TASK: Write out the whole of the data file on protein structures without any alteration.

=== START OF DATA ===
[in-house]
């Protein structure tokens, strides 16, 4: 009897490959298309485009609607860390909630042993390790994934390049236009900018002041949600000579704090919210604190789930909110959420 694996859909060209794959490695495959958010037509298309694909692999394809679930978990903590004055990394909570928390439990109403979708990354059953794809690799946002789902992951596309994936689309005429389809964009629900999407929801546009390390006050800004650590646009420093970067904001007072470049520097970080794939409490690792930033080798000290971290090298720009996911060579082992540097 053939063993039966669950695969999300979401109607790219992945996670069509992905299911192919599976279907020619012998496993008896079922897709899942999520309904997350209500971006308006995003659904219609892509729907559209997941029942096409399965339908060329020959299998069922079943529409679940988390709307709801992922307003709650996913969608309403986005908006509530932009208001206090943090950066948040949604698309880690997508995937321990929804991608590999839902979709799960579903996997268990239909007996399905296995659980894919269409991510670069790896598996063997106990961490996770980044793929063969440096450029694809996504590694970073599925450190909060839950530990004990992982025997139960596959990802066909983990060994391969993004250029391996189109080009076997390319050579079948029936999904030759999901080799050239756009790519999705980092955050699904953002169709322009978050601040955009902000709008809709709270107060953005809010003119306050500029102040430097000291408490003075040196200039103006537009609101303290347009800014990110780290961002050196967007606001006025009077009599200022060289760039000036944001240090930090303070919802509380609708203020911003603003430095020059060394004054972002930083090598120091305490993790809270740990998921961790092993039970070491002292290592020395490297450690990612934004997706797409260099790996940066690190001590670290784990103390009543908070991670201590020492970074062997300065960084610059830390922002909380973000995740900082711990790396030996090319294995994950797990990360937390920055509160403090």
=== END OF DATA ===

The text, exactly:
[in-house]
């Protein structure tokens, strides 16, 4: 009897490959298309485009609607860390909630042993390790994934390049236009900018002041949600000579704090919210604190789930909110959420 694996859909060209794959490695495959958010037509298309694909692999394809679930978990903590004055990394909570928390439990109403979708990354059953794809690799946002789902992951596309994936689309005429389809964009629900999407929801546009390390006050800004650590646009420093970067904001007072470049520097970080794939409490690792930033080798000290971290090298720009996911060579082992540097 053939063993039966669950695969999300979401109607790219992945996670069509992905299911192919599976279907020619012998496993008896079922897709899942999520309904997350209500971006308006995003659904219609892509729907559209997941029942096409399965339908060329020959299998069922079943529409679940988390709307709801992922307003709650996913969608309403986005908006509530932009208001206090943090950066948040949604698309880690997508995937321990929804991608590999839902979709799960579903996997268990239909007996399905296995659980894919269409991510670069790896598996063997106990961490996770980044793929063969440096450029694809996504590694970073599925450190909060839950530990004990992982025997139960596959990802066909983990060994391969993004250029391996189109080009076997390319050579079948029936999904030759999901080799050239756009790519999705980092955050699904953002169709322009978050601040955009902000709008809709709270107060953005809010003119306050500029102040430097000291408490003075040196200039103006537009609101303290347009800014990110780290961002050196967007606001006025009077009599200022060289760039000036944001240090930090303070919802509380609708203020911003603003430095020059060394004054972002930083090598120091305490993790809270740990998921961790092993039970070491002292290592020395490297450690990612934004997706797409260099790996940066690190001590670290784990103390009543908070991670201590020492970074062997300065960084610059830390922002909380973000995740900082711990790396030996090319294995994950797990990360937390920055509160403090």